If you move to Jersey City and went around new buildings which have spectacular amenities, unparalled views, relatively easy to commute in; let's do the math a second time. $40,000 again, our rent as Marshall pointed out at the top end of the range, the best apartments go for 50 bucks a square foot. You get an 800 square foot either a very large one or small too. The parking spaces in Manhattan are, Mitch and I had debate this, 450, $500 so you make 180 grand, you want to have a car, you're spending $6000 a year to park it. In Jersey City, the rents go for, Marshall, 175? 175.

When we look at the value, people talk about supply, the manics. That entry level, I'm not talking about the guy who's the third, your associate making 300, or now, compare that to Condé Nast who moved downtown which is really right off our bellway. If an average Condé Nast employee makes 80 grand, I'd be surprised. Same math, they would net 55 with that rate and they pay 25,000 or $30,000 to rent, they're lucky to be able to get a 3-split in, a [inaudible 00:29:23] side to be and 3 other people sharing a small apartment.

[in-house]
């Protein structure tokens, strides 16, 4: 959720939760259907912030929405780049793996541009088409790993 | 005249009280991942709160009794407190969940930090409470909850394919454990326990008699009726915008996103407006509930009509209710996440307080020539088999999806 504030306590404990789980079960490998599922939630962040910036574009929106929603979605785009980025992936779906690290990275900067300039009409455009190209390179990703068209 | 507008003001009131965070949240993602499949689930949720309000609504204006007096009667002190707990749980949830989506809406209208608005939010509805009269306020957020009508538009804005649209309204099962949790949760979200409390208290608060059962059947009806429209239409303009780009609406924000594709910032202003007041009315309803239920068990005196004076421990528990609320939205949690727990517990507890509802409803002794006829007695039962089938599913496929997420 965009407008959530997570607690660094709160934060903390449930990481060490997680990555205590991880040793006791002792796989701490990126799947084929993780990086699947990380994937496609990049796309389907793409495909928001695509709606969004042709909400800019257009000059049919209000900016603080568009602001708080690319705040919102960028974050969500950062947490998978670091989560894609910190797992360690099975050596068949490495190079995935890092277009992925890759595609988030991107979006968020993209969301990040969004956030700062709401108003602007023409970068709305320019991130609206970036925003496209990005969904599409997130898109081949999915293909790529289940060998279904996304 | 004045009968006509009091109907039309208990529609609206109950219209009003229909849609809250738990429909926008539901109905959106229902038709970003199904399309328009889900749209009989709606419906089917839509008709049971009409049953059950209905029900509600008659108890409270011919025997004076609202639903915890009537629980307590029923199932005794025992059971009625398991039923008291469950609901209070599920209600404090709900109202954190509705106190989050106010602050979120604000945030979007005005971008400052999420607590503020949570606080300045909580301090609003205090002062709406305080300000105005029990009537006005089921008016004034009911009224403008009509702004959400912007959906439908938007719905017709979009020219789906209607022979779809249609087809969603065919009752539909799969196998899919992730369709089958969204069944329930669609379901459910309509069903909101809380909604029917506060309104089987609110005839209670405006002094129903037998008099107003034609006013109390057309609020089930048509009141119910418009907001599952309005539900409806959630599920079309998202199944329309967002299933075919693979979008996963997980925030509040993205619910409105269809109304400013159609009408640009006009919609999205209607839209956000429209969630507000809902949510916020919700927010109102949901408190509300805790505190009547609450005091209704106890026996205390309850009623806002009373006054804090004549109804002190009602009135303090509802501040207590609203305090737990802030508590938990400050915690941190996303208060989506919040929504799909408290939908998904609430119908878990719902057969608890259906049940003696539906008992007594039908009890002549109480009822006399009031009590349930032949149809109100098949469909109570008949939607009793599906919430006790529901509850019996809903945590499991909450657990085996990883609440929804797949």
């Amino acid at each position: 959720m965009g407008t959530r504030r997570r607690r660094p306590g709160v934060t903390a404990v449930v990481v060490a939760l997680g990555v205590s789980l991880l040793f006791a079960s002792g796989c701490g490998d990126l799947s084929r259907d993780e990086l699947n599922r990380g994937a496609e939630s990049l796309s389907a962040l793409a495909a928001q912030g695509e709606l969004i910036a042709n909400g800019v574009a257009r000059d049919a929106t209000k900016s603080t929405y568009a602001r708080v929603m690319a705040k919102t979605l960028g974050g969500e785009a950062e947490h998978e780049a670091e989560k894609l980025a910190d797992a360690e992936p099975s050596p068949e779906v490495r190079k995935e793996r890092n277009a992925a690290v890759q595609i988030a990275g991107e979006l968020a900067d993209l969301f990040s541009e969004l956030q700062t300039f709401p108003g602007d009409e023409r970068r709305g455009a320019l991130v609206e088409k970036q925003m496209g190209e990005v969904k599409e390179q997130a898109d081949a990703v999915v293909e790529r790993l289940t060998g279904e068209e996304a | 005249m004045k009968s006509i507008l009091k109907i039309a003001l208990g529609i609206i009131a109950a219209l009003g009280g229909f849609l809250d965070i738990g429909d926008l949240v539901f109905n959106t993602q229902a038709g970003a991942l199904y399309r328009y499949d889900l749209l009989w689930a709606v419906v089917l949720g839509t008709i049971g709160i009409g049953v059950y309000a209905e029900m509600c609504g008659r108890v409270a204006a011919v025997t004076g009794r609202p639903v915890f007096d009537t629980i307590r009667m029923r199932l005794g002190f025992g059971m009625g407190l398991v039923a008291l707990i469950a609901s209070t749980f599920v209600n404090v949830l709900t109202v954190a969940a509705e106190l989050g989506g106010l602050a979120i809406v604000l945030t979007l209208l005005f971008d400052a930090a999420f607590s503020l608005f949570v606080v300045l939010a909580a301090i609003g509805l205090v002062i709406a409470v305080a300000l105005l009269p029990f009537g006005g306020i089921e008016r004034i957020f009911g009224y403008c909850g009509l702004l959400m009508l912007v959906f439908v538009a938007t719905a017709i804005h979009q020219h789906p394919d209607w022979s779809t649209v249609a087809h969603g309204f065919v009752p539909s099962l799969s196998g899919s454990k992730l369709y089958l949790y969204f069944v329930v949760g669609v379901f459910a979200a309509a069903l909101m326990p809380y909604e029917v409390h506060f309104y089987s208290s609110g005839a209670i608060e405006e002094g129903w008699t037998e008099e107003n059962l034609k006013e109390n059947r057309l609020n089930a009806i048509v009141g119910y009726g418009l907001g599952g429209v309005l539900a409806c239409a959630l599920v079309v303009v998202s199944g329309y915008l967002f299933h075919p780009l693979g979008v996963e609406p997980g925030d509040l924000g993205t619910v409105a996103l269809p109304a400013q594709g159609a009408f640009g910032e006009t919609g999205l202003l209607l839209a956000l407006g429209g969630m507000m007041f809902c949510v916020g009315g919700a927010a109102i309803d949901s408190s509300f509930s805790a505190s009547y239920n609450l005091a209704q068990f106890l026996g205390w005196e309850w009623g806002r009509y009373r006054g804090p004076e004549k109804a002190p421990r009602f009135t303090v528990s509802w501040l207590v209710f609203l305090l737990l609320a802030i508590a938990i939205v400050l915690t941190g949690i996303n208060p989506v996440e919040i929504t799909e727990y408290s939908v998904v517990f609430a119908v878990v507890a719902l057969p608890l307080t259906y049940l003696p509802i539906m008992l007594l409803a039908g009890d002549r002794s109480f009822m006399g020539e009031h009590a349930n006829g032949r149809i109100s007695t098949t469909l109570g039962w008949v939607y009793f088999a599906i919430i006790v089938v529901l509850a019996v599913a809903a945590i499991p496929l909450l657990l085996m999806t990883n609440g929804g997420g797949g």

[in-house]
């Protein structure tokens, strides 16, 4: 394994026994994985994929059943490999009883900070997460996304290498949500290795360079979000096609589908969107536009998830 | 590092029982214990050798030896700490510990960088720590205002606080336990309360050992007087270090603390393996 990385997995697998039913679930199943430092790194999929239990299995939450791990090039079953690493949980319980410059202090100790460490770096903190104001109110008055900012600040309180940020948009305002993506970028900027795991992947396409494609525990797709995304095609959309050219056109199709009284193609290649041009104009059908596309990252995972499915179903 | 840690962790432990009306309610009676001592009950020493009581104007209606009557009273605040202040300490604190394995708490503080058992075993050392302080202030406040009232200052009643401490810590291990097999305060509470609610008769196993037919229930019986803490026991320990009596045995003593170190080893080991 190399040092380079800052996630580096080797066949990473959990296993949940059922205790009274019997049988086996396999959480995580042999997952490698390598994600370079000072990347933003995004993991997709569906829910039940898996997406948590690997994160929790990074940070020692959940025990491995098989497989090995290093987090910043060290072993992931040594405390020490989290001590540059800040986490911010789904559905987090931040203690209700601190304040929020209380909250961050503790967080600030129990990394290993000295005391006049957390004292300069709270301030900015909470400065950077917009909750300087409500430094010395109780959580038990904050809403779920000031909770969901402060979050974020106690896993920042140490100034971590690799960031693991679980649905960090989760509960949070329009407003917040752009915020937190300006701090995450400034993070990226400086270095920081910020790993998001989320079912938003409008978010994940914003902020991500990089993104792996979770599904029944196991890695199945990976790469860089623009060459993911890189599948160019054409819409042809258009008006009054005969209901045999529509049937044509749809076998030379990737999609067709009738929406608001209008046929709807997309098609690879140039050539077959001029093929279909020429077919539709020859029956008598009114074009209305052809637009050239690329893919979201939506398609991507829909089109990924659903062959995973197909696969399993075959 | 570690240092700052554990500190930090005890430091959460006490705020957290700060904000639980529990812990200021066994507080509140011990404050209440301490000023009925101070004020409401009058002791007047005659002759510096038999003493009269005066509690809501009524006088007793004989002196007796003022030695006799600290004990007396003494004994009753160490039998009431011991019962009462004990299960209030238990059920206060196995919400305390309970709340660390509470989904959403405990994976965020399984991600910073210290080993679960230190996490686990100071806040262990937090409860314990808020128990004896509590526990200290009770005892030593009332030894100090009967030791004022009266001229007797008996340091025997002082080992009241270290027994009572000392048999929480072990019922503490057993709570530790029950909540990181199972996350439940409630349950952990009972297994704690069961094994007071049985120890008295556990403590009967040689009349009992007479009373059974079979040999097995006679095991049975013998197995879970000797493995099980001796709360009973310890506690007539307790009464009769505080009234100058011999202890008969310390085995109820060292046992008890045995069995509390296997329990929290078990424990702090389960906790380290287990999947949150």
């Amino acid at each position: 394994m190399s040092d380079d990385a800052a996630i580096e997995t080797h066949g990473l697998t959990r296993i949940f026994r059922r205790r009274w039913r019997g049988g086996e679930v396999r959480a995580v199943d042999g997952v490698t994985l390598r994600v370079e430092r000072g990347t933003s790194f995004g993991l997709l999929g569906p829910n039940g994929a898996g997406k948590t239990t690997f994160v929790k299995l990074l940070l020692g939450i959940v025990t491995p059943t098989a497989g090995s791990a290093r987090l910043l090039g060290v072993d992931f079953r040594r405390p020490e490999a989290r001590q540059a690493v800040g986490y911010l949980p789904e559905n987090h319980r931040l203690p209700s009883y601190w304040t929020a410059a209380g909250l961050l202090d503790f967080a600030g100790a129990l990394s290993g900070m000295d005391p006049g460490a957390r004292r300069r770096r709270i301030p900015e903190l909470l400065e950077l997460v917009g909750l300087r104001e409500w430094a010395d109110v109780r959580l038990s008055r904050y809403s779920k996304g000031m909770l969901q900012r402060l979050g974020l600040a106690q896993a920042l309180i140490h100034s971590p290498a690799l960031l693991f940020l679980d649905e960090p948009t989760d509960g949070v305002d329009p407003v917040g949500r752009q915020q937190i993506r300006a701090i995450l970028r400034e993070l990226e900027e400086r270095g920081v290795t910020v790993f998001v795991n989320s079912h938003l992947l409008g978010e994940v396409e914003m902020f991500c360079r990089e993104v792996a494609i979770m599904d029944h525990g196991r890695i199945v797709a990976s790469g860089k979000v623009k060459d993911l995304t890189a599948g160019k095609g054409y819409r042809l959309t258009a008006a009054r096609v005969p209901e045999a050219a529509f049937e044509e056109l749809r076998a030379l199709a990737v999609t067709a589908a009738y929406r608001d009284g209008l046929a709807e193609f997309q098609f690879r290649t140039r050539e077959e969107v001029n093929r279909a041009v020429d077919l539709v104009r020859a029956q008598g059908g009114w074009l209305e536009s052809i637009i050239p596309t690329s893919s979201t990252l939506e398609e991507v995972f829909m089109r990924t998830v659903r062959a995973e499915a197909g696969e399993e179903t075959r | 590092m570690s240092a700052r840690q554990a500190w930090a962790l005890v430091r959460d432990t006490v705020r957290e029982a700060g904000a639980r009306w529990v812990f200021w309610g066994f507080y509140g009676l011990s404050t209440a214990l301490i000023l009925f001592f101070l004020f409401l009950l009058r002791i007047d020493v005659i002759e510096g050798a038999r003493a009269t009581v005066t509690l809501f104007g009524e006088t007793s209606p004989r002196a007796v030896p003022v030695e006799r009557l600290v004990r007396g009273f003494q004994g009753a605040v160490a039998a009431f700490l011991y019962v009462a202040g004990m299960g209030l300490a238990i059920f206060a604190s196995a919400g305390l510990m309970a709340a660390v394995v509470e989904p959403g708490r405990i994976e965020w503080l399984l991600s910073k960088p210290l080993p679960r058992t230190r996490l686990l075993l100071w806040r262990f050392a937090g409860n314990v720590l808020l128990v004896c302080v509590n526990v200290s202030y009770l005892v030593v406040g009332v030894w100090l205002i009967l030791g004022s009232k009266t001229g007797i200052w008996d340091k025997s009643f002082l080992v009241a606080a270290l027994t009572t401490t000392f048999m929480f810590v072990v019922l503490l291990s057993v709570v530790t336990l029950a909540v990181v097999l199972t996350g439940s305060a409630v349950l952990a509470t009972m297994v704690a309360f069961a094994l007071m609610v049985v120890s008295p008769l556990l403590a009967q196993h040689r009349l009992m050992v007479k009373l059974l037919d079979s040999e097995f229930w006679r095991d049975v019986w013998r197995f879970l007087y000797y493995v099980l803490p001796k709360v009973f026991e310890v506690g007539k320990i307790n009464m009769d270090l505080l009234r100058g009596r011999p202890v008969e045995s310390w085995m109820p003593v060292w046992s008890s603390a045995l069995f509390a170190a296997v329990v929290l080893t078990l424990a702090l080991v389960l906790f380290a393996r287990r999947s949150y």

In Georgia City, you could get a studio for 400 square feet. We have the ability to attract exactly what Manhattan wants to live in and to be closer than Brooklyn, or the upper east, upper west depending upon what the employment. If you lived with your parents on Park Avenue, you had to commute to Condé Nast, you could be in Georgia City and make that commuting half to thorough the time.

Speaker 1:  We have 5 seconds left. I want to thank everybody for attending. This is a great company, great upside, and talk soon.

Marshall:  Thanks everyone.